Banking sector upheaval

Financial irregularities and some renowned cases associated with it surfaced in the past like Vijay Mallya’s money laundering scam, Nirav Modi, and Mehul Choksi bank fraud case have always been in the limelight since these activities have been reported. Obviously, these are not the only bank frauds that have happened in India. As per the recent report released by RBI, India has lost nearly Rs. 100 crore every day in the past seven years to financial frauds, defaults, and scams. The panel of RBI Governor considers that such significant losses on account of fraud are due to a lack of good compliance culture in some of the respectable banks. More than fraud, this irregularity can also be recognized as an event in which a lot of people have defaulted on their bank loan. Such news gives rise to speculation that either bank is not assessing the credit history of their customers before giving out loans or ‘buy now, pay later’ schemes have been taking undue advantage.

Further examination, also surfaces how banks function. They are expected to work with utmost accountability, fairness, transparency, and effective intermediation because of the trust associated with the Indian banking system. Among other factors, avoiding an improper and undiligent default risk assessment should be a priority of the banking sector. If risk assessment is carried out on a proper basis, loans can be processed before the fraud actually takes place. These misappropriations result in crores of depositors’ money going down the drain, making the public pay the price. Frauds not only make the banking sector inefficient but also make people question the reliability and trustworthiness of our banking system.   

The Reserve Bank of India (RBI) reported a total of around 7,400 bank fraud cases in FY-21 across India, but on a lighter note, these numbers have decreased when compared to FY-20. Resultantly, the chunk of money involved in these scams has also consistently decreased in the country over the years since several measures and internal controls taken by the government and the finance ministry of the country.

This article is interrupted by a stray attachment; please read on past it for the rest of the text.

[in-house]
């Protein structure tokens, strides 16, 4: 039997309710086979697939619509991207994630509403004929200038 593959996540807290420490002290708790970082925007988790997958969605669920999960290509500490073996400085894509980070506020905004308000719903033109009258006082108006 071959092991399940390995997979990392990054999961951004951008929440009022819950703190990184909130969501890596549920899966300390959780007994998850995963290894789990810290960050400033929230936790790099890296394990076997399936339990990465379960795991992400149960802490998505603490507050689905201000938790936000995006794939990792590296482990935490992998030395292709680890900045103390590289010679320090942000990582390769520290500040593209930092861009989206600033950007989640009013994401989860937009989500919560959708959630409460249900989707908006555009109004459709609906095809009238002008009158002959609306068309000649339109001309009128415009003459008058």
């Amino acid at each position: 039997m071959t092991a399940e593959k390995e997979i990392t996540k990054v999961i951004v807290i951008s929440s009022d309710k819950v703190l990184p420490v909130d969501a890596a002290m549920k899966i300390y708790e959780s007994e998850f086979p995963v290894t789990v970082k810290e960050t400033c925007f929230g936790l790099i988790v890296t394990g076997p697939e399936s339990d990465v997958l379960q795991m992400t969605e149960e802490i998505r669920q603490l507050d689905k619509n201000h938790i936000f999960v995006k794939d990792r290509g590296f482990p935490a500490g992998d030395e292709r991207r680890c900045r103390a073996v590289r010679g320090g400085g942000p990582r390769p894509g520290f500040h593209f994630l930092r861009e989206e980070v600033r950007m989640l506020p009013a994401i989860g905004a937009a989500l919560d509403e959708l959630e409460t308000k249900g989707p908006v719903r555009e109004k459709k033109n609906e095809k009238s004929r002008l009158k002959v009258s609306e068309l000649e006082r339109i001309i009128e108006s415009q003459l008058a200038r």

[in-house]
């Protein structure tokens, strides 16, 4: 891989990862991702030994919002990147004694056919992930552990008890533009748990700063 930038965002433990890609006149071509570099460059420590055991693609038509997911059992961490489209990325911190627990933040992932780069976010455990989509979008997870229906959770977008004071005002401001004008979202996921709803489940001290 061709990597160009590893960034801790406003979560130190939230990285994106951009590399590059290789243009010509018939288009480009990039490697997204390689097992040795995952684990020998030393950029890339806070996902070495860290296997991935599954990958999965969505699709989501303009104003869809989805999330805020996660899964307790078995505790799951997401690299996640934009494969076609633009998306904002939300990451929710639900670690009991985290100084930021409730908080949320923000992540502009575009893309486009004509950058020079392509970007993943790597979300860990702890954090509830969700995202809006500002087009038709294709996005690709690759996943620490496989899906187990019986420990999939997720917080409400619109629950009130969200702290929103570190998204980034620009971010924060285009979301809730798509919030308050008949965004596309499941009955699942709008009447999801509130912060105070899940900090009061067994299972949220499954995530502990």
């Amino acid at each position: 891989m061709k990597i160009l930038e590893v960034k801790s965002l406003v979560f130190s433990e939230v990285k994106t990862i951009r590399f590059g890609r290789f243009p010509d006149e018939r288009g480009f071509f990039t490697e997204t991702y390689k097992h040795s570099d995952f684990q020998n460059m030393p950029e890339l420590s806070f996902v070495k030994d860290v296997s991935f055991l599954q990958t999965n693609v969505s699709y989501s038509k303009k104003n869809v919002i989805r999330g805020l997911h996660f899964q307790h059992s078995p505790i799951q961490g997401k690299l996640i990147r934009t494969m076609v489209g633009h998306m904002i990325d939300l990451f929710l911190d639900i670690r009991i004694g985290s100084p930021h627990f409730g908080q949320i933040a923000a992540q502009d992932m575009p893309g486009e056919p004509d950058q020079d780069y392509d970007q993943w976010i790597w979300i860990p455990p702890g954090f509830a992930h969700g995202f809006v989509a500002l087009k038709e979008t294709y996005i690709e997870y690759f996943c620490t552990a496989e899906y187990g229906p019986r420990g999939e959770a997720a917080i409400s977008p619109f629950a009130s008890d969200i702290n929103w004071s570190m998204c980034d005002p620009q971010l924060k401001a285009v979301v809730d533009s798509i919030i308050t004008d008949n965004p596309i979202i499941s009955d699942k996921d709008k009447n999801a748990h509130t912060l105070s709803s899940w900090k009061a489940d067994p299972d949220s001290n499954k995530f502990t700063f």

Fig. 1: RBI Annual report 2019-20

It is undeniable that the number of frauds committed by government-owned banks has consistently exceeded 50% of all bank fraud cases. When such high levels of fraud are discovered in a company, it usually triggers a succession of inquiries, indictments, prosecutions, and punishments.

“Improved detection and reporting, including legacy stocks of NPAs (Non-Performing Assets) accompanied with comprehensive steps taken to check frauds, have resulted in a sharp decline in occurrence.” quotes the Finance Ministry on the matter. The amount has decreased sixfold from 67,200 crores to 10,000 crores from 2015-to 2022. With the highest number of frauds coming from the financial capital of India, Maharashtra reported 50% of the money involved followed by Delhi, Telangana, Gujarat, and Tamil Nadu.

However, the punishment for any bank fraud is Imprisonment for a term which shall not be less than 6 months but which may extend to 10 years, and a fine which shall not be less than the amount involved in the fraud, but which may extend to three times the amount involved in the scam when caught.

By Sakshi Pamnani

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